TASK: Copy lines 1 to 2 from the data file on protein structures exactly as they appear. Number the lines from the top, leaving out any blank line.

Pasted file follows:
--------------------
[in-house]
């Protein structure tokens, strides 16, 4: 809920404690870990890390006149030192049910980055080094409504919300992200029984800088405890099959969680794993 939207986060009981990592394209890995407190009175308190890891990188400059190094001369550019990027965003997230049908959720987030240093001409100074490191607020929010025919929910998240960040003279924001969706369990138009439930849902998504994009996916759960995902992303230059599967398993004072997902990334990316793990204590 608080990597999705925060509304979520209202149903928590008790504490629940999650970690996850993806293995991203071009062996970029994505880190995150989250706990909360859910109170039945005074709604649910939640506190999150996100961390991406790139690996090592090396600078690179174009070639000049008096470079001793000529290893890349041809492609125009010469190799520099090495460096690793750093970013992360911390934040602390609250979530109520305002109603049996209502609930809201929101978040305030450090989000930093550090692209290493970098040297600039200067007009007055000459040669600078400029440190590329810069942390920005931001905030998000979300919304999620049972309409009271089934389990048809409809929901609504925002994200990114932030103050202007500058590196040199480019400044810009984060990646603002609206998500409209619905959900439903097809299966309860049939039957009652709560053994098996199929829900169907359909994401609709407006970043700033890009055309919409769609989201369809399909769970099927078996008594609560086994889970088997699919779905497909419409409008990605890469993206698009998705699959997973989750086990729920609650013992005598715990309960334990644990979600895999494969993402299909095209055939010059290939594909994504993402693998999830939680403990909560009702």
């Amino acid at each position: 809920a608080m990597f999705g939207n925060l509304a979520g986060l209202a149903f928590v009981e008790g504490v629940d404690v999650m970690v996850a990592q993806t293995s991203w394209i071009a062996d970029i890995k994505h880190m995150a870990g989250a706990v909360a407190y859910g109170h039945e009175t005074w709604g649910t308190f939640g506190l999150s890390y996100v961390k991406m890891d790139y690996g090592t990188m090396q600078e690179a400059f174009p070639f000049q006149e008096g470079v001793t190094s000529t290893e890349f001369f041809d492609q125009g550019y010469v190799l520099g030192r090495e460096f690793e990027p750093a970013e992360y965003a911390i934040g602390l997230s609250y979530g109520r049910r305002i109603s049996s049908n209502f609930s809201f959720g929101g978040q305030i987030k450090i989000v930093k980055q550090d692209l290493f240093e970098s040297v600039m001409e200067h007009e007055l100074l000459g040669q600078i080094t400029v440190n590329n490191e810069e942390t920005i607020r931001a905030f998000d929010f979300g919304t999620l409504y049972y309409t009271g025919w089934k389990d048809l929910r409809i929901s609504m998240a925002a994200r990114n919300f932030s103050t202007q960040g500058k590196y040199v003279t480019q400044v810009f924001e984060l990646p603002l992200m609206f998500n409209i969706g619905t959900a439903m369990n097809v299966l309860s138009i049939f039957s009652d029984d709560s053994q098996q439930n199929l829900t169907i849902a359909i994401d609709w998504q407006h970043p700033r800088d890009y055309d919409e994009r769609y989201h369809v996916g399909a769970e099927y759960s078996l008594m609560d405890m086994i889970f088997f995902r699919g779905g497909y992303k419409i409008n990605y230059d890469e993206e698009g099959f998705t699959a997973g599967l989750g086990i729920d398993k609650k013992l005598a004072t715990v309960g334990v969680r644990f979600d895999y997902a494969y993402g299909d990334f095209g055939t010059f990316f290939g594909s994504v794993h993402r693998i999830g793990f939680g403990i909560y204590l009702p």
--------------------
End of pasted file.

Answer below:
[in-house]
């Protein structure tokens, strides 16, 4: 809920404690870990890390006149030192049910980055080094409504919300992200029984800088405890099959969680794993 939207986060009981990592394209890995407190009175308190890891990188400059190094001369550019990027965003997230049908959720987030240093001409100074490191607020929010025919929910998240960040003279924001969706369990138009439930849902998504994009996916759960995902992303230059599967398993004072997902990334990316793990204590 608080990597999705925060509304979520209202149903928590008790504490629940999650970690996850993806293995991203071009062996970029994505880190995150989250706990909360859910109170039945005074709604649910939640506190999150996100961390991406790139690996090592090396600078690179174009070639000049008096470079001793000529290893890349041809492609125009010469190799520099090495460096690793750093970013992360911390934040602390609250979530109520305002109603049996209502609930809201929101978040305030450090989000930093550090692209290493970098040297600039200067007009007055000459040669600078400029440190590329810069942390920005931001905030998000979300919304999620049972309409009271089934389990048809409809929901609504925002994200990114932030103050202007500058590196040199480019400044810009984060990646603002609206998500409209619905959900439903097809299966309860049939039957009652709560053994098996199929829900169907359909994401609709407006970043700033890009055309919409769609989201369809399909769970099927078996008594609560086994889970088997699919779905497909419409409008990605890469993206698009998705699959997973989750086990729920609650013992005598715990309960334990644990979600895999494969993402299909095209055939010059290939594909994504993402693998999830939680403990909560009702």